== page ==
Organized methods and deadlines are not always a feature of the Israeli workplace. On the other hand, both management and employees tend to be extremely dedicated to getting the job done, even if it requires working crazy hours or pulling people off other projects to complete a goal.

Communication

We already mentioned the lack of formality in speech and this includes using casual army slang and references, swear words and divulging TMI (too much information). Israelis talk fast and interrupt each other and this is not considered rude. They do small talk and Jewish geography, but just as often will cut out the small talk to get to the main point as quickly as possible. Who you know is more important than what you know, so it’s important to establish connections, even if it’s as remote as your niece’s neighbor serving in the army with your colleague’s daughter. And don’t be surprised if your coworker offers to set you up with his best friend’s son.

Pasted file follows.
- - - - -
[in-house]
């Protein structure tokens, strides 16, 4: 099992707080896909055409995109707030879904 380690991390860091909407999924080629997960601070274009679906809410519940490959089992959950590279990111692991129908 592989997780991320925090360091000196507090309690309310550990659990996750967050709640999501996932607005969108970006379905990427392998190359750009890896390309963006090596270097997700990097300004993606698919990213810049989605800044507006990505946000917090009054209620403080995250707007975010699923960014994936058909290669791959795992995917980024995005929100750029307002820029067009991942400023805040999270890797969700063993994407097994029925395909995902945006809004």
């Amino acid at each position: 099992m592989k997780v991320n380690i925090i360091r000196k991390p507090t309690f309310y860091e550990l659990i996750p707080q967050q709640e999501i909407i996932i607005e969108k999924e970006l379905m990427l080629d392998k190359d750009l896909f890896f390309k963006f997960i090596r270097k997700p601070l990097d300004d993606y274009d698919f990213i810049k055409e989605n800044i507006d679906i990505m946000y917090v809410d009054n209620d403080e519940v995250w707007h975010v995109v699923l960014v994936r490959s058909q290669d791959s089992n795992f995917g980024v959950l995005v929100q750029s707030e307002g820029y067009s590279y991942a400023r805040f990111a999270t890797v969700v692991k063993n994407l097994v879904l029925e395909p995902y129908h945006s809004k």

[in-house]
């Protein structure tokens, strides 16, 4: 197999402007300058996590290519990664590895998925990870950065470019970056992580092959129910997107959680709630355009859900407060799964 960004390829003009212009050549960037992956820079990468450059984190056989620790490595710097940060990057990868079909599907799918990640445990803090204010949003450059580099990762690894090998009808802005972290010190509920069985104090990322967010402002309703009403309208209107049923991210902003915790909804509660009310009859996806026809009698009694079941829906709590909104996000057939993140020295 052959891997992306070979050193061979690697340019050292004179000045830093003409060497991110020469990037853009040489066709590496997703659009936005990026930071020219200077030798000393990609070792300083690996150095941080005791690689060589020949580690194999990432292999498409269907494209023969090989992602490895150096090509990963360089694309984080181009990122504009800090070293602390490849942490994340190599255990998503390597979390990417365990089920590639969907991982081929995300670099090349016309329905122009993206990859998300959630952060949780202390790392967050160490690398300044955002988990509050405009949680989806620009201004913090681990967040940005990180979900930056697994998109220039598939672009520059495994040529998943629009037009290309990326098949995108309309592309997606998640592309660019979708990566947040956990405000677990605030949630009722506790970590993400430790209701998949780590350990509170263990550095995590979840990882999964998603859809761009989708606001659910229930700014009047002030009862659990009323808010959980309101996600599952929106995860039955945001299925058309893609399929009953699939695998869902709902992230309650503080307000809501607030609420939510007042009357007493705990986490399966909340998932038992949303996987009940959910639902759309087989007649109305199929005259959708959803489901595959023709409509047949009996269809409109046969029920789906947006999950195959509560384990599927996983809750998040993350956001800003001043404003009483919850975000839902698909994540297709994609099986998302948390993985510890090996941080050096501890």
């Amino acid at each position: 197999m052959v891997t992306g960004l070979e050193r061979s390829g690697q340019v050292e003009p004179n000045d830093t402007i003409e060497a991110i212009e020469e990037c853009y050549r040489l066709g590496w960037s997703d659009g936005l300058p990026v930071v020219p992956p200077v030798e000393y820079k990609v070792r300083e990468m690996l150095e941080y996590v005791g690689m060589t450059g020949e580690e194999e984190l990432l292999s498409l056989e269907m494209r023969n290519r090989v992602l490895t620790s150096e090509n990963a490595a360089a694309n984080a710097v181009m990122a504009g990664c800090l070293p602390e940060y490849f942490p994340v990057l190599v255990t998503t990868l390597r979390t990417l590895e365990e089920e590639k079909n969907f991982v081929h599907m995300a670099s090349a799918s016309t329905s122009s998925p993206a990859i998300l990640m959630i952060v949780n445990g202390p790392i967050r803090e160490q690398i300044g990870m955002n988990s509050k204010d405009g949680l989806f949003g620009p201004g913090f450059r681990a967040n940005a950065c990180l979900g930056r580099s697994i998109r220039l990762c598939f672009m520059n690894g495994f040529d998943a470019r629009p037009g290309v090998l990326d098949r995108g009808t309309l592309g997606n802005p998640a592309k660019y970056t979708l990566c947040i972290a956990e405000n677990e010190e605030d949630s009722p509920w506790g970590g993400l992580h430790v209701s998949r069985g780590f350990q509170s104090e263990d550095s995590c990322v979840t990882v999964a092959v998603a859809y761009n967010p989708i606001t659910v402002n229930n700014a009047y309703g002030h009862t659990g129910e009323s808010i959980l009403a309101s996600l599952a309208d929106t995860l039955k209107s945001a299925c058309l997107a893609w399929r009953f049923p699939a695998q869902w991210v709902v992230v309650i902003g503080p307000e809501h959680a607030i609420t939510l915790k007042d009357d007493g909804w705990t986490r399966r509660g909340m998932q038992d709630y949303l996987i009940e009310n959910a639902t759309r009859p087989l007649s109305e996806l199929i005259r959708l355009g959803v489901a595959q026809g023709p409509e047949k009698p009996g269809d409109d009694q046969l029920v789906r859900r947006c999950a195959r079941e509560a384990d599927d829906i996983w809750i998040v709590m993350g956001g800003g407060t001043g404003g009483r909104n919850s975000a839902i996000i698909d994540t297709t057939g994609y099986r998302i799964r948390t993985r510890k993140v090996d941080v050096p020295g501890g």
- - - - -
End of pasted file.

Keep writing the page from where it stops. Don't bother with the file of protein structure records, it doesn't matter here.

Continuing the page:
You may find that your office relies less on email and more on WhatsApp and direct communication. A lot of offices prefer task management apps in order to cut down on email but important information may still be relayed informally. This preference for direct communication leads to meetings which may seem unnecessary to you, but which are considered vital by management. 

Adjusting Your Expectations

It will be much easier to get used to the differences in company culture if you come with an open mind and a readiness to learn. Let go of the ideas you brought from your home country and pay attention to how your colleagues behave. Before long, you will find yourself acting like an Israeli and wondering how you ever did business any other way!